A journey through heavily flooded villages
03.11.2010 - 04.11.2010 30 °C
After driving through the rural countryside of Langkawi we reached the port where we officially exited Malaysia, then boarded our ferry to Satun. On our arrival, we were provided with Thailand visas for a period of 14 days. To extend them we either have to pay, or cross a border. We first made our way to Satun tourist information and purchased bus tickets to Krabi. We were informed that due to floods, buses had not run for the previous 48 hours and that our bus would be the first to attempt the journey. We were told that the bus would pick us up outside the port, however it turned out that the bus went from the centre of Satun and not the port so the bus operator was providing a 'connection'. The 'connection' turned out to be an open back van that had some 'home made' benches installed for us to perch on. We climbed in, along with a couple of Czech lads and we were all somewhat amused by our mode of transport. With the tour operator (who sold us our bus tickets) stood clinging on to the back of the van and with us clinging on to our backpacks and gripping the bench that we were sat on - we sped off. At the interchange, we were informed that the bus would be leaving half an hour later than scheduled. Further to a great deal of confusion from the operators, a group of us finally boarded a bus that was going to Trang - and once there we would need to change buses to get to Krabi.
Shortly into our journey our bus drove along severely flooded streets and towns, with murky floodwaters flowing fast along streets, through homes, shops - everything! Some locals were in boats floating outside of their homes, others sat on higher ground or raised platforms within buildings, but most were just stood in the deep floodwater. Mopeds were trying to get through some of the lower waters but the only vehicles getting through the 'waist deep' waters were trucks and buses. We saw Thai army deployments using sands bags to try and protect buildings, but for most it appeared too late. Thin walls had been washed away by the floods and we saw many damaged buildings. Despite the flood damage and dangers caused by the floodwater, locals were trying as much as possible to continue their daily business and waving to us tourists as our bus past by. After slowly passing through several different areas of flooding we finally reached Trang bus interchange which was free from floods. Learning that we had forty minutes before our connection would leave, we dashed to get some food from a street stall and enjoyed watching our orders being freshly cooked.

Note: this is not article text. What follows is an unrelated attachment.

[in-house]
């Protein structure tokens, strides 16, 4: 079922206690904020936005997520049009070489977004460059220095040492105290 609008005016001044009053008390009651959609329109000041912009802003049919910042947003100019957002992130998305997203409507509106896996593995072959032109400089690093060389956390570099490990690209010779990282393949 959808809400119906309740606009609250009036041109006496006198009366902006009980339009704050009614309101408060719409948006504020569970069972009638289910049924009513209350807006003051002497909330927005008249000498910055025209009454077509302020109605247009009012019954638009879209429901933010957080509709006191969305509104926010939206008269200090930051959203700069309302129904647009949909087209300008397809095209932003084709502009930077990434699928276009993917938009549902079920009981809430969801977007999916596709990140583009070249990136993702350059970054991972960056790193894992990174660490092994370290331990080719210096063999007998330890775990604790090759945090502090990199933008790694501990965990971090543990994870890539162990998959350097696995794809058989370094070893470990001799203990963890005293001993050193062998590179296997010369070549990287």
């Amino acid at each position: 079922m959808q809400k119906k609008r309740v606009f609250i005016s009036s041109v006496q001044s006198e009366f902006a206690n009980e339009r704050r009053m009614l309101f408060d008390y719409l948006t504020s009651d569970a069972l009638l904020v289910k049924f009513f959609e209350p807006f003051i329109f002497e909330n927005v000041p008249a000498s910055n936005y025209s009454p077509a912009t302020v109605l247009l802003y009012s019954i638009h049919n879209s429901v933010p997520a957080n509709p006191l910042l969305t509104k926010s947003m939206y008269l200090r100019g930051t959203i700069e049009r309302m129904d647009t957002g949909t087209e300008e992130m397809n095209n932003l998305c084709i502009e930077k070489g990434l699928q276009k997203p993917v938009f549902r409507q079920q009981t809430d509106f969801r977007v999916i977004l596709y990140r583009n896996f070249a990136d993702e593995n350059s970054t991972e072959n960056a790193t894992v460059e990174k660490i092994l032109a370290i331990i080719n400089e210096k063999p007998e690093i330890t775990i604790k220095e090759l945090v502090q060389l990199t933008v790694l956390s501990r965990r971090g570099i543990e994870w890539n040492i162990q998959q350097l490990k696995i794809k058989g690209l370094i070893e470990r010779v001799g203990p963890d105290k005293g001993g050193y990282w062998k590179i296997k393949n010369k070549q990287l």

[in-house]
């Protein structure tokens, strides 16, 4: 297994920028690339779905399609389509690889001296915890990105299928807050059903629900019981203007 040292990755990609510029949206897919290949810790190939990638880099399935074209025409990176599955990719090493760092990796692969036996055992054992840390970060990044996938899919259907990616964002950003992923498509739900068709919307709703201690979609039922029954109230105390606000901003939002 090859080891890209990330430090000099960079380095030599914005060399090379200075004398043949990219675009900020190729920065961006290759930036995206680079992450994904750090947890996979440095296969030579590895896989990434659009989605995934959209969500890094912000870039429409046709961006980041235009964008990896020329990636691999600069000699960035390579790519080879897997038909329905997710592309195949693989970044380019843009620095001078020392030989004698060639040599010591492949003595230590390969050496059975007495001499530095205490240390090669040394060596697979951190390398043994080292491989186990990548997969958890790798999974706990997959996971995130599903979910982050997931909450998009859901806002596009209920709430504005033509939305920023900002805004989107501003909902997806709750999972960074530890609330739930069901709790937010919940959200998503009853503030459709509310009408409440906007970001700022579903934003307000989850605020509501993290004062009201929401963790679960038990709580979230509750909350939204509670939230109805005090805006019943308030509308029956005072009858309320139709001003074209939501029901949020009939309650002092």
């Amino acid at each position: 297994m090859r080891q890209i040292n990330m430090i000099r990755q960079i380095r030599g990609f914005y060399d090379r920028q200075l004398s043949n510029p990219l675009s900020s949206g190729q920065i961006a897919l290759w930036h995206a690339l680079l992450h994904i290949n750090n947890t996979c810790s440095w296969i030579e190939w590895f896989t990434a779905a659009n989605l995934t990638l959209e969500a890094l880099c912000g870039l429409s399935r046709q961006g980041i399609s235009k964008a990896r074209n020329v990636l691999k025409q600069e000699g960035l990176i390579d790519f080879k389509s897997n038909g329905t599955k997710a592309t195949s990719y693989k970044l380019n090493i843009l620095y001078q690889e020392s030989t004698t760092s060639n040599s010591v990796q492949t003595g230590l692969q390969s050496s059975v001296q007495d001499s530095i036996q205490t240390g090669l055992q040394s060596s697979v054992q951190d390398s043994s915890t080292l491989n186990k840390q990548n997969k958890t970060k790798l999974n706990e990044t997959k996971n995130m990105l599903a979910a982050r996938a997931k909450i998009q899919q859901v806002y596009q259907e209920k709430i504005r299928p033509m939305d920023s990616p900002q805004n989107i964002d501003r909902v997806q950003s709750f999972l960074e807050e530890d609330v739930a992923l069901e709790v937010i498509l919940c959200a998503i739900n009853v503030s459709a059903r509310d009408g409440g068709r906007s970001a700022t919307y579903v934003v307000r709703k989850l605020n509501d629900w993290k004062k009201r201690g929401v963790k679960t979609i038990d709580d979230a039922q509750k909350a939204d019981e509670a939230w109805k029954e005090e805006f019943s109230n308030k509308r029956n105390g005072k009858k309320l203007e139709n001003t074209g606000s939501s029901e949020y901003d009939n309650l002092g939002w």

It was around 10pm when we arrived in Krabi and our first priority was to find a bed for the night. We jumped in a tuk tuk style taxi along with the two Czech lads and made our way to our chosen hostel, only to find it closed. Our Tuk Tuk driver insisted on taking us to a hostel that he knew - where we could see the room before deciding whether or not we wanted to stay and it turned out to be a good cheap base for the night. The owner was a real character and he was enjoying the local drink of ice chilled whisky.
The next morning we walked around Krabi in search of some supplies before our planned trip to the islands. Although Krabi was not what you would call overly commercialised, we did find a 'Boots the chemist' within a small department store, so clearly a lot of backpackers and tourists find their way here. In search of some breakfast, we enjoyed a Thai rice dish - it was a little early for chilli but it was all we could find on offer as we didn't find the local 'European cafe' until afterwards. At midday we boarded a boat from Krabi destined for Koh Phi Phi Don, an island that we had heard many times is one of outstanding natural beauty.